Hunt stayed with Mr and Mrs Combe on several occasions at their home in the quadrangle attached to the press, firstly at Christmas 1851 and then the following summer.  He was also there while working on the replica of The Light of the World and in 1862, when he painted the landscape of a replica of The Hireling Shepherd (The Makins Collection) in the orchard near Wolvercote Mill.  Thomas Combe had bought Wolvercote Mill with its Mill House, cottages and surrounding land in 1855, two years later after having completely rebuilt the mill he began manufacturing paper there.


Martha and Thomas Comber were two of the many faces that appeared among the crowd of well wishers in Hunt’s painting London Bridge on the Night of the Marriage of the Prince and Princess of Wales. According to Hunt when the Prince went to see the picture he pointed to one small face saying “I know that man!  Wait a minute….I have seen him in the hunting-field with Lord Macclesfield’s hounds.  He rides a clever pony about fourteen hands high, and his beard blows over his shoulders.  He is the head of a house at Oxford, not a college…. yes … I remember now it’s the Printing Press”.  An early drawing by Hunt of Thomas Combe shows him deep in thought and beardless while later drawings such as fig2 portrays him with a twinkling eye and long flowing beard.  This, like Thomas Woolmer’s admirable marble bust of Combe (1863) and an oil portrait by Millais (1850) are all in the Ashmolean Combe bequest.


Thomas Combe was affectionately know as “The Early Christian” as well as “The Patriarch” and in turn Martha was nicknamed “Mrs Pat” Hunt, like Millais captured Mrs Pat’s likeness and reproduced a drawing of her (1861) in his memoirs, opposite that of her husband. Mrs Pat shared her husband’s interest in the young Pre-Raphaelite Brotherhood and continued to purchase from Hunt after her husband’s death.  Generous to the end, she left Hunt £2,000 in her will as well as £1500, which paid for the building of a new side-chapel at Keble to house “The Light of the World”.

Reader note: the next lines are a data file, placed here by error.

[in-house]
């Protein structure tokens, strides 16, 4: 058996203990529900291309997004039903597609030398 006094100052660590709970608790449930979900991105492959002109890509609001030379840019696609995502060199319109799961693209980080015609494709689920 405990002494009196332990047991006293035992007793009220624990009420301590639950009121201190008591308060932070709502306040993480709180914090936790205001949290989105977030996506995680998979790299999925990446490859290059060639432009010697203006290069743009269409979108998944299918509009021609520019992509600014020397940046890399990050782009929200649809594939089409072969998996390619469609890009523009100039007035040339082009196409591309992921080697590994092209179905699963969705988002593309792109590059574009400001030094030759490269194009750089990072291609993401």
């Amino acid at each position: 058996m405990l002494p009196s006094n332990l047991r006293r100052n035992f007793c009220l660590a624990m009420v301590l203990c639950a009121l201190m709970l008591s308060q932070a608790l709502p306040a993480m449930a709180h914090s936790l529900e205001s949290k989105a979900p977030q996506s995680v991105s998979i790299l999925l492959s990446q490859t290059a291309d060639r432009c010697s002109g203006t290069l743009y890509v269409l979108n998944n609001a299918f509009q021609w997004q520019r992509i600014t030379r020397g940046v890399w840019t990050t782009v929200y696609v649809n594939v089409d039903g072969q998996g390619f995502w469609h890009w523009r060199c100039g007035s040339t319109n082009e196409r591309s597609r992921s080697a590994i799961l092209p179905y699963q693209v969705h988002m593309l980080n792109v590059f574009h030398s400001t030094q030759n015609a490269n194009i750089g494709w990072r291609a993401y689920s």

It seems more than appropriate that John Crossley purchased a few memorable items from her executor’s sale.  Crossley, son of John Sydney Crossley was related to Martha Combe through his mother Agnes, Thomas Combe’s sister.  For many years John Crossley was Chairman of Vlckers Sons and Maxim Limited and had close connections with Cross-in-Hand, a small village in East Sussex.  Before he bought the lantern Crossley had purchased a local estate named Holbrook for his sisters, Theodosia and Julia.  In 1896 he also acquired a nearby estate known as Heatherden, where the lantern hung for many years in the entrance hall.  The mansion, built in circa 1860 by J.G.Boucher had no less than 15 bed and dressing rooms and was surrounded by about 200 acres.  Like his uncle and aunt, John Crossley and his wife were great philanthropists and took a keen interest in village and church affairs.  They were largely responsible for the building of a new village school, which opened in 1899 and also provided the school playing fields.  They also opened their home to the villagers, for instance a notice in the Waldron Parish Magazine, Feb 1899 announced “Mr Crossley kindly invites all the children at present attending the school, together with their parents and others… for a free entertainment on Shrove Tuesday….Musical sketches and conjuring will form part of the entertainment, but its chief feature will be a first-rate exhibition of the cinematograph by which animated photographs will be thrown on to the sheet and made to appear actually to live and move…” In 1901 following John Crossley’s death his widow funded a new organ chamber, vestry and transept for St Bartholomew’s Church, the following year his sisters also gave a new organ in his memory. Among an number of purchases from Mrs Combe’s sale, John Crossley acquired a collection of illuminated metal shields that had previously been displayed in the Combe’s drawing room.  He also bought a painting of a girl with flowers by Charles Allston Collins, which together with the lamp was given to Crossley’s daughter and passed by direct descent.  The present owner recalls that the lamp has always been used as a hanging lantern and more recently has been rigged for electricity and placed above a stairwell.  Thus it has continued to provide beauty in its light and at the same time serves as a constant reminder of Holman Hunt’s most famous painting.